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Experimental music

I work on experimental musical projects that involve the combined sounds of classical instruments and electronic timbres from more recent traditions. Some very good results can be obtained. The lunar phases symbolize my moods and my passions for various genres at different stages of my life. Jazz, classical, alt rock and comedic are my favourites. Some of my tunes are pieced together from scratch using the best of my imagination, some others are re-interpretations of music I have heard and enjoyed since a long time ago. All this with the vital aid of my DAW and fantastic plug-ins. Are maybe new styles about to develop?


California dreaming

“The original intent was to add some more gravitas to the nostalgic yet hopeful theme of the famous tune by The Mamas and the Papas. So, I re-interpreted by extending an acoustic bass-line with phasing effects and minimizing rhythmic keyboard chords. I thought that for the solo the trumpet could have created a more contemplative mood than the flute, which in the original delivers a nice melodic tone. The psychological mechanisms that lead to musical creation can certainly vary from person to person according to different life experiences and taste. Here my feelings for a hypothetical dreamland are perhaps imbued with complexities and a jazzy, vigorous feel.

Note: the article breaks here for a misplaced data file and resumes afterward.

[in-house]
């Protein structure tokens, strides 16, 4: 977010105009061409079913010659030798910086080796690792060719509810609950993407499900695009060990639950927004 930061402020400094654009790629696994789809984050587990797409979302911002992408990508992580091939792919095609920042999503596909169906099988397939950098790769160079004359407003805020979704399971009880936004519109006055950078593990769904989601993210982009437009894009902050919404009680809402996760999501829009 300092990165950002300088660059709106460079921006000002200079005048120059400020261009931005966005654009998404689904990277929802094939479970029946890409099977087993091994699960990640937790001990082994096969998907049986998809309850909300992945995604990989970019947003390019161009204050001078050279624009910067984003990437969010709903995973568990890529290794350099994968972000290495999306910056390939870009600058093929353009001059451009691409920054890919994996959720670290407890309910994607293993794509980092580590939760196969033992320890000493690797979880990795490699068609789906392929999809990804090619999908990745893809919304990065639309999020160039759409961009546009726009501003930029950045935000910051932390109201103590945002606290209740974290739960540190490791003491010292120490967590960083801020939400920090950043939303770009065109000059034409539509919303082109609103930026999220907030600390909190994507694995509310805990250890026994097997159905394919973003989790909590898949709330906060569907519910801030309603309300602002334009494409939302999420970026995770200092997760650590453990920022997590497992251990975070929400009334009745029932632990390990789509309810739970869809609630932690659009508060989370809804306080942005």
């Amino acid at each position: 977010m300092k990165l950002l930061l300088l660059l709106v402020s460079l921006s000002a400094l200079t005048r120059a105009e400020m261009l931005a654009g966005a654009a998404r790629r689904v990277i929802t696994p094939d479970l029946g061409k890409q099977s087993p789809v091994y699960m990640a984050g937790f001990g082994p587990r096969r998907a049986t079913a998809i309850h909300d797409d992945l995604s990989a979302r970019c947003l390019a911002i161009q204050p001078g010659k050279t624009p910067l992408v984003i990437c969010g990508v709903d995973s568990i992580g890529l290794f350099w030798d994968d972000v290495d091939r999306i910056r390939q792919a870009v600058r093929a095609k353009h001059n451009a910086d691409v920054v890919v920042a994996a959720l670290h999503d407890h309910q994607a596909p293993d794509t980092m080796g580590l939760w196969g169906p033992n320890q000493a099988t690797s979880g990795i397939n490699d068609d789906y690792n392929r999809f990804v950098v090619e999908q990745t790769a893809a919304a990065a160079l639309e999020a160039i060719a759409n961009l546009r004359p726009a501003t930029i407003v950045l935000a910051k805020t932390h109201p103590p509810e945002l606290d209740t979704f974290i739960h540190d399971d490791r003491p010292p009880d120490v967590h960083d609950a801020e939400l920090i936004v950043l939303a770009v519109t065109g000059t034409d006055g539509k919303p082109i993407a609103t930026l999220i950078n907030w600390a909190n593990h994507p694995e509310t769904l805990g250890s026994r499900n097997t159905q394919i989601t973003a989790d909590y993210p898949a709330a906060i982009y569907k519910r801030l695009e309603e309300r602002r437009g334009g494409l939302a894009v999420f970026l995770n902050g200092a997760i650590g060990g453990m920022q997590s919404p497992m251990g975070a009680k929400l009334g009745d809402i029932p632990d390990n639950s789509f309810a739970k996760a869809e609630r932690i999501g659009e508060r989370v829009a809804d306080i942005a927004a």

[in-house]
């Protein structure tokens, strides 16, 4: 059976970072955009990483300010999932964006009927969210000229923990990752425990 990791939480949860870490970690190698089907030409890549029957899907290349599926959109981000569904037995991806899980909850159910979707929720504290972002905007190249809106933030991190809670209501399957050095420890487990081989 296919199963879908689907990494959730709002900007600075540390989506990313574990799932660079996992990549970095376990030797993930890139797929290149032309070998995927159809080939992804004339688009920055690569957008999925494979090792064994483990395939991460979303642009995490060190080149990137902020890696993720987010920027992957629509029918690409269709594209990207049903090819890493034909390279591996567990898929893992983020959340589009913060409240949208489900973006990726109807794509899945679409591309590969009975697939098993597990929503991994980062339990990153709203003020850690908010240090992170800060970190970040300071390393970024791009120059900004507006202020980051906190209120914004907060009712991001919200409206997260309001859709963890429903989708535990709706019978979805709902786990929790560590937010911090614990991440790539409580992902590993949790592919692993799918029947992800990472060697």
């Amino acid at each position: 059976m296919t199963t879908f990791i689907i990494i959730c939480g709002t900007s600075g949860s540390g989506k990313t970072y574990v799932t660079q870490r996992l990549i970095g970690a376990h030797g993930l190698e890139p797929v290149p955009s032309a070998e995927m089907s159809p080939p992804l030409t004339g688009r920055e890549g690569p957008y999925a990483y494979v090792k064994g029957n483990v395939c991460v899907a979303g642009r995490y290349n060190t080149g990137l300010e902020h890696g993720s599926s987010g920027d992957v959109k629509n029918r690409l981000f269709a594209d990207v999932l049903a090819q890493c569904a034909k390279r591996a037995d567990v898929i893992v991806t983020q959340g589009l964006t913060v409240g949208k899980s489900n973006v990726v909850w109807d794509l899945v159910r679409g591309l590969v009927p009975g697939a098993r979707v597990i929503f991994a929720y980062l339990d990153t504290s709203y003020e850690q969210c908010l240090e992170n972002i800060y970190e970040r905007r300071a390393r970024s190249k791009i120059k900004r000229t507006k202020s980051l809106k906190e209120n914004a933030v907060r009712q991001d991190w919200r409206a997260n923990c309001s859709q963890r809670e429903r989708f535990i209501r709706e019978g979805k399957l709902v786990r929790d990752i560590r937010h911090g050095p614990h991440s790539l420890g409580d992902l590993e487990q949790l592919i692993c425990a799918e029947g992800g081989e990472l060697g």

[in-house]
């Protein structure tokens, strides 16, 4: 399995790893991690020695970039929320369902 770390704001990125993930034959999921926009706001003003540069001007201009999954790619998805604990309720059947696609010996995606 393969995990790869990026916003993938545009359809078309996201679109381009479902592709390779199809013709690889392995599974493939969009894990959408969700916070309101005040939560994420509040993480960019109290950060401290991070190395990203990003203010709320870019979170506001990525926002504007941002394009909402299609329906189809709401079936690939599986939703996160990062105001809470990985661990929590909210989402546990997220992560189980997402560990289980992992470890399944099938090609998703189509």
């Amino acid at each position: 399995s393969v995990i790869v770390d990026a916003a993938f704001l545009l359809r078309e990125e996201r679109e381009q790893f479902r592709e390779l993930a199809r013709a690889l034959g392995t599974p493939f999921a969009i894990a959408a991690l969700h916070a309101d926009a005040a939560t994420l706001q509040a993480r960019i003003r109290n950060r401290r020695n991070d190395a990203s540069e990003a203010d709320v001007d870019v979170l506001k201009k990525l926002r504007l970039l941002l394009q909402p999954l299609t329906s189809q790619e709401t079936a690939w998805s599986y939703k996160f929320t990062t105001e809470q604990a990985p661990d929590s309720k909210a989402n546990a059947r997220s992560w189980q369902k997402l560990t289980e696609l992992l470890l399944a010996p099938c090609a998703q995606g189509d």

Electronic music

Electronic music has started to seriously interest me in the mid-90s Berlin (20th century), when I was in my late twenties. However, it was much earlier - when I realised that I was useless at playing the guitar - that I began fantasising about composing with the computer. But unfortunately in those years special software such as Fruity Loops or Cubase were not yet available for the amateurish enthusiasts with little money in their pockets. Amongst all the major Techno trends I came across, I personally mostly enjoy Trance, especially Goa and Progressive. It’s maybe also because since my early thirties I’ve always felt a little awkward in the dance floor, and attended only one or two of the big raves, that I think that the future of electronic music, with particular relation to Surround Sound and 3D audio effects, could be - and should be - something that extends across many new, diverse and unconventional shapes. There is a lot of scope for exploration.